In our article Interrogation of big data, we outlined some of the key tools and search methods used to effectively and efficiently facilitate the interrogation of big data. In this article we provide a review of one of the most effective interrogation tools: predictive coding.
Predictive coding is the coming together of human reasoning and advanced technology. It is a two-step process that takes place once the data has been collected and uploaded onto a review database. The first step involves an ‘expert reviewer’ manually reviewing a sample of documents from the wider document pool and categorising them as he or she thinks fit. This expert reviewer will be an individual (or a small group of individuals) who knows the matter and the focus of the review in detail. It is therefore highly likely that this person will be able to accurately categorise the sample data.
In the second step, the decisions made during the discrete manual review will ‘train’ the review database to apply the expert’s pattern of categorisation. The database will create models, or algorithms, based on the content and metadata of the expert categorised documents, and these models are then applied across the entire document set, categorising all documents and highlighting those relevant to the case.
There are many advantages of using predictive coding in a large disclosure exercise. The accuracy and consistency of the review is a key one. Once the system is trained, it can detect the nuances in documents that may not have been visible to the human eye (such as hidden text). It also helps prevent mis-categorisation, particularly, by more junior colleagues who may not have much experience or understanding of the subject matter.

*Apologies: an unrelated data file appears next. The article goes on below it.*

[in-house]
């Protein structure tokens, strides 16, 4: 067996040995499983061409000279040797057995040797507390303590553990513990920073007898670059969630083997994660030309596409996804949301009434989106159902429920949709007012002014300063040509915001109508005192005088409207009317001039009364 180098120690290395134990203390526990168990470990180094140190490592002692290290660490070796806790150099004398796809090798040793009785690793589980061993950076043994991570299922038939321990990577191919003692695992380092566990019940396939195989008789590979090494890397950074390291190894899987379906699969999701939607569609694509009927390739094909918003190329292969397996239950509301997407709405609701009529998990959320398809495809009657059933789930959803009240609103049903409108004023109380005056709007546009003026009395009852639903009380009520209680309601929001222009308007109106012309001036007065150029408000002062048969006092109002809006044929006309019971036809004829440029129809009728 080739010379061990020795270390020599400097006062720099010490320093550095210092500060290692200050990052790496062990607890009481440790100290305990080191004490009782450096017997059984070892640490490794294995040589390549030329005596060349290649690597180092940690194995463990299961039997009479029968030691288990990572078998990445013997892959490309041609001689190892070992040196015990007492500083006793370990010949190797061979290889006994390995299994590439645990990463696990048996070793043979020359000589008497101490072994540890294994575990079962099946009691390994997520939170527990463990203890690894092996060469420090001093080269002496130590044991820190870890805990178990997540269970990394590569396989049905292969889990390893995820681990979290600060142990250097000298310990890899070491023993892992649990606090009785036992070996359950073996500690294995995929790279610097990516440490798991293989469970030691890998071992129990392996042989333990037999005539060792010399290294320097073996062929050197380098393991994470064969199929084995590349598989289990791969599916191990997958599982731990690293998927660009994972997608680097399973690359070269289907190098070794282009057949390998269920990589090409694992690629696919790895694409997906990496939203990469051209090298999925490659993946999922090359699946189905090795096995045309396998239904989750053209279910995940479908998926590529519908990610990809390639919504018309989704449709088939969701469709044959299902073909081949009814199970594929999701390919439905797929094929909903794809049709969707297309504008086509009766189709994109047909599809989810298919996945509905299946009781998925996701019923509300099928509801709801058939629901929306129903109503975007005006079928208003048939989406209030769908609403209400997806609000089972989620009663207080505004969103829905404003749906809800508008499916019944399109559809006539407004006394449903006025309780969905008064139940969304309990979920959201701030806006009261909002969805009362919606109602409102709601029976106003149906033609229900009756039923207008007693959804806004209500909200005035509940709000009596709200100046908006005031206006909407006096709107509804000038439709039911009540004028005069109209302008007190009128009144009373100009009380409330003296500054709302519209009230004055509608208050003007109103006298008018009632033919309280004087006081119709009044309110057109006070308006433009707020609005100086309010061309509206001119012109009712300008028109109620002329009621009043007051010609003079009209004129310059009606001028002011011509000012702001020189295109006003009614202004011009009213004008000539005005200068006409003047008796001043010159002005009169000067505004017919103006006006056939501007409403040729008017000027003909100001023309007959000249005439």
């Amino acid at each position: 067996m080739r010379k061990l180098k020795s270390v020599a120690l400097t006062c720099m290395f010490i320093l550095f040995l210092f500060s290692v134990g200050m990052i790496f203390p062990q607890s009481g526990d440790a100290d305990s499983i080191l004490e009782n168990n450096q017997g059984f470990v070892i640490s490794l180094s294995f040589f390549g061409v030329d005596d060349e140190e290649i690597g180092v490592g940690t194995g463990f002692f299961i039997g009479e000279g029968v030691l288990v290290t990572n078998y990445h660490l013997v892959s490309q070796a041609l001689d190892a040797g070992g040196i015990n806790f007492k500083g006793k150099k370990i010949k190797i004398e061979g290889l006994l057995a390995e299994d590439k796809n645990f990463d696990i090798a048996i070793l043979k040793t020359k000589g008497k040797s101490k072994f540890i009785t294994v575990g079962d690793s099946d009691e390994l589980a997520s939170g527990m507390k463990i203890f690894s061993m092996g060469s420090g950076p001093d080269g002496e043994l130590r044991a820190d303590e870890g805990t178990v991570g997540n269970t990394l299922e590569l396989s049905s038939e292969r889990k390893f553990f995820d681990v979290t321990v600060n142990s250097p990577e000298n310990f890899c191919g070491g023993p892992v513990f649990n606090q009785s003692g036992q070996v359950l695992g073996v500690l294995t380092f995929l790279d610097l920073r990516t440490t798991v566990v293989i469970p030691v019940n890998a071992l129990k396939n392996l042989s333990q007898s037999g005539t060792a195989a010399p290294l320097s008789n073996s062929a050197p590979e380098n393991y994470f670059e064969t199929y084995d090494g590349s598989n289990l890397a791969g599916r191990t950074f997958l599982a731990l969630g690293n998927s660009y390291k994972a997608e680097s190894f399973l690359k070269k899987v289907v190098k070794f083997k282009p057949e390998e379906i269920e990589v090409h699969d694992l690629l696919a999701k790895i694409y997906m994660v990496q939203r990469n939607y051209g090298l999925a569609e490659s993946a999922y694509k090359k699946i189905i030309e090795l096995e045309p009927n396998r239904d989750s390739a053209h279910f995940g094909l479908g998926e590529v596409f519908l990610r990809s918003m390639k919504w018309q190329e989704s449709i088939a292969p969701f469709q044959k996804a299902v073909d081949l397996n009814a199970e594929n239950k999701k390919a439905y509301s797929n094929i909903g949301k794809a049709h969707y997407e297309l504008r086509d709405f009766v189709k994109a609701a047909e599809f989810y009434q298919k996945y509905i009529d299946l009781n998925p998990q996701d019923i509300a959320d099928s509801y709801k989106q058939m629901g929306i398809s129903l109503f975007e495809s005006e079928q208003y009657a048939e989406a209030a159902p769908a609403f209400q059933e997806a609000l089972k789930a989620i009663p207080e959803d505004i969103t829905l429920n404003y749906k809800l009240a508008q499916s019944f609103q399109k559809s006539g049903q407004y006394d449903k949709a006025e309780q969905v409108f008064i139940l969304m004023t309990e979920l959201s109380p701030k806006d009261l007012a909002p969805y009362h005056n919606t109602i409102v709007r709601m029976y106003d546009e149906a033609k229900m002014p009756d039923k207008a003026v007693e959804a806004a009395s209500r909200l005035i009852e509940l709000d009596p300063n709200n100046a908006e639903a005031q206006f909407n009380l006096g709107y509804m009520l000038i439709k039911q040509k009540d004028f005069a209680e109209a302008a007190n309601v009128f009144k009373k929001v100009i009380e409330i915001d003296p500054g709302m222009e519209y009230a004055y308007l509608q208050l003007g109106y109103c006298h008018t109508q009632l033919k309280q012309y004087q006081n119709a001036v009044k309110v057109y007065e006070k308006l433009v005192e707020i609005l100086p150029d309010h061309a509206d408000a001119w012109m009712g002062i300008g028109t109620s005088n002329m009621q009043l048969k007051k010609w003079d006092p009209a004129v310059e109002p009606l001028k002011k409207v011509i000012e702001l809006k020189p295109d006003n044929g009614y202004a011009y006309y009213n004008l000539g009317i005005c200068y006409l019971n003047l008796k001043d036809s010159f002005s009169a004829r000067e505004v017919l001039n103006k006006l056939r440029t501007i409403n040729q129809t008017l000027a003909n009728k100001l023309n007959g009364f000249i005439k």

Using predictive coding will also save parties time and money. It may take a veritable army of junior solicitors to trawl through masses of data on a review platform, which can lead to high costs being incurred. By allowing one or two senior or ‘expert’ staff members to undertake a review of a far smaller subset of data, these costs can be reduced dramatically. Given that, post–Jackson reforms, proportionality must be considered in the course of a disclosure exercise, using predicative coding to make the process more economical in turn makes it more defensible before the Court, which will allow higher cost recovery for successful parties.
Predictive coding is also a defensible method of document interrogation. Parties may decide between themselves, the Court and/or Regulator who shall review the documents and the sample size that must be reviewed by an ‘expert reviewer’. Therefore, any fear that the computer may miss out the document or bring out a document that it should not is allayed by the fact that Court/Regulator has sanctioned it.
There are, of course, those within the profession who are doubtful of the effectiveness of replacing human insight with artificial intelligence. However, given the great difficulty in balancing disclosure obligations with the increasing volumes of data together with cost and time pressures, predictive coding provides a defensible way to meet these obligations.